Two things most of us hate about sales people
What do customers and prospects say are the two most common mistakes made by sales people?
A long long time ago in a place far far away – someone taught me that you are always selling whether you like to consider your self a sales-person or not. Because whether you are attempting to win control back over the remote control for the TV from your eight year old, convincing an employee to raise his performance, trying to get your mechanic to fix your clutch a day earlier or for a more reasonable price... you, me and everybody are “influencing others” = we are all, at times, selling...
Now if we are going to have an impact on an “audience” it makes some sense to find out something about that audience so as I wanted to improve my own selling skills I decided to do some research on generic “customers and prospects” to help improve my own approach.
I asked a team of people to ring 600 companies in the South West of the UK and then ask two questions
- What are the main criteria that you would judge a potential new supplier, knowing you'd want to work with them for some time..?
- What traits or behaviours do you like least in sales people who visit or call you..?
In today's blog we will cover the 2nd question...
What did this research show?
The two most common “mistakes” ~ if I can call them that ~ were
a. Talking too much
b. Not asking sufficient or any questions
Be careful before you cast judgement... remember we are “all” sales people at different times in our busy daily lives whether you have that word “sales” in your job title or not. This means each and everyone of us are in danger of falling into one or more of those poor habits.
When in “influencing” mode (code for selling) there is a strong in built temptation to slip into “tell mode” ~ to develop and expound an interesting story, describing the various facts, features, advantages and benefits of our ideas and proposition. Unfortunately.... this can easily mean we
- Start with our self interest – from our point of view, so easily “disconnected” from that of our audience and...
- Keep going – talking, explaining, enthusing, highlighting, so easily “irrelevant” to your audience.
Check out any guru on influencing skills
- Covey ~ Seek to understand before seeking to be understood
- Svennberg ~ Let your listeners speak
- Caldini ~ People have an inherent desire to return favours, first them and then you.
- Fisher & Ury ~ Rather than listening attentively to the other person, parties may instead be planning their own response, or listening to their own constituency.
And the Grand-Father of them all Mr. Dale (How-To-Win-Friends & Influence People) Carnegie
- Become genuinely interested in other people.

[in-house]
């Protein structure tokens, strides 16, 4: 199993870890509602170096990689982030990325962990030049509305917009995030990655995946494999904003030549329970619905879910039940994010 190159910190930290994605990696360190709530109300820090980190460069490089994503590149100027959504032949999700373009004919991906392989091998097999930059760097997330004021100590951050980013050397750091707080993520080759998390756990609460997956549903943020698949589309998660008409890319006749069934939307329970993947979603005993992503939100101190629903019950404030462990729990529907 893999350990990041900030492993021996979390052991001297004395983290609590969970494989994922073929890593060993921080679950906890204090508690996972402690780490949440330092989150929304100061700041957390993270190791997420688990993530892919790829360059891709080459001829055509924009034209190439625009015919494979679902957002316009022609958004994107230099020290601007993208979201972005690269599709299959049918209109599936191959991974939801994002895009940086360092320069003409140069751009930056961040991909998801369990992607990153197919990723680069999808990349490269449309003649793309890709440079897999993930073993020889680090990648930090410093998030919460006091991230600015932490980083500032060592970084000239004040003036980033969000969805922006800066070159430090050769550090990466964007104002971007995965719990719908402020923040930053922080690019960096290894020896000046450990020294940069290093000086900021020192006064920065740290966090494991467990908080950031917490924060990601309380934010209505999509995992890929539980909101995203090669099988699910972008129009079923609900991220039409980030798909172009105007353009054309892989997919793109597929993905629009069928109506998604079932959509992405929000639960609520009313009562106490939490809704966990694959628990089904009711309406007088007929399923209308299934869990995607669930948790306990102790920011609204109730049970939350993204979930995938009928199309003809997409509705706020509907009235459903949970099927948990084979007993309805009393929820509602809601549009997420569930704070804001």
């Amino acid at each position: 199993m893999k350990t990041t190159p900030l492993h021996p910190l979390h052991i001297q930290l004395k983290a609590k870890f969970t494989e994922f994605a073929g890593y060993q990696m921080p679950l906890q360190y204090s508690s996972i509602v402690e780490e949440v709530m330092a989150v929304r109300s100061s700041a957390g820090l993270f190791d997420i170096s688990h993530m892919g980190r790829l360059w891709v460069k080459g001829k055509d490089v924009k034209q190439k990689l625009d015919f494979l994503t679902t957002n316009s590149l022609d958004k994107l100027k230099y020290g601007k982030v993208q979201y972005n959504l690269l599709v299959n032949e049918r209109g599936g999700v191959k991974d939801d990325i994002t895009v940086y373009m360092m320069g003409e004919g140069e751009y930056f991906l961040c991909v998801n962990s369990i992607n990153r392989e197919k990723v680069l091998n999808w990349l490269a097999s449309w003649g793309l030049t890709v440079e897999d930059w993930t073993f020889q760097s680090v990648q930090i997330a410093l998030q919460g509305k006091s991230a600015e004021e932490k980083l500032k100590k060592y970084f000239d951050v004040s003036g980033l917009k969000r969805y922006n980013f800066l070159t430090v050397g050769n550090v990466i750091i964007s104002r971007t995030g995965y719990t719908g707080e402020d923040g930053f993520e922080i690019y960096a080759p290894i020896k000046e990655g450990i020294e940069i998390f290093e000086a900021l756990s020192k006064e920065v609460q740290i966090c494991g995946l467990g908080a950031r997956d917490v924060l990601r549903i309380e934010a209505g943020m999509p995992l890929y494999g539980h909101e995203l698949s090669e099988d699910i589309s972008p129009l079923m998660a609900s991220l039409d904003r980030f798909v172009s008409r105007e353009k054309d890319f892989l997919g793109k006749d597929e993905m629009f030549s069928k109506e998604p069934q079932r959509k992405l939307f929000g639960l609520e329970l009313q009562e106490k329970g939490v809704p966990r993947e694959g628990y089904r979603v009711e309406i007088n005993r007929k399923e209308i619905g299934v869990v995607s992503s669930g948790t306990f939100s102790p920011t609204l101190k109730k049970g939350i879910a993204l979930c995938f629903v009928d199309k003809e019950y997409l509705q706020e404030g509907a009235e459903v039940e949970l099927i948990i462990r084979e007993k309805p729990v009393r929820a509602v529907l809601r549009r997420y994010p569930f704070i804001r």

- Be a good listener. Encourage others to talk about themselves.
- Let the other person do a great deal of the talking.
- Let the other person feel that the idea is his or hers.
- Try honestly to see things from the other person’s point of view.
When we listen well to another person, by that very same action we give the three massively important things which we all crave and have done ever since our birth.
If we are listening that of course means the other person is doing the talking and whoever is doing the bulk of the talking has very high levels of mental attention, the talker has high levels of awareness of themselves and what they are saying, they are far more involved and engaged than the listener. And with all this involvement and engagement something happens at a psychological and relationship level inside the talker; the “talkers” trust in the “listener” goes up...
Of course while the other person is listening, they are listening to the ideas and views and opinions of the “talker” ~ the “talker” gains the feeling that they are being heard and as the “listener” is doing just that... “listening” it seems their ideas are being given respect, as there is no argument or indication of rejection, it seems to the talker that their ideas are being accepted.
A good active listener would probe and ask supplementary questions based on what the “talker” had said. This demonstrate
better than many things an appreciation of their point of view and if the talker senses that the listener can see things from the talker's self interest, sense the listener is on their side, trust grows...
Now of course ~ if you needed to influence someone else there is no value in...
- gaining the other person's trust
- seeing the other person's self-interest
- making the other person feel accept
- keeping the other person fully involved and engaged
...or is there..?
If you want to sell to another person, or influence another person ~ get them talking, explaining their interests, their point of view, their needs and problems, their preferences and decision making criteria ~ oh yes and of course their trust in you grows... Not only do you know how they are wired so you can present your ideas in alignment with their values, drives and needs – they are far more likely to trust what you say.
So when you want to sell or influence another person – get the other person talking and listen as if everything depends on it – because it does...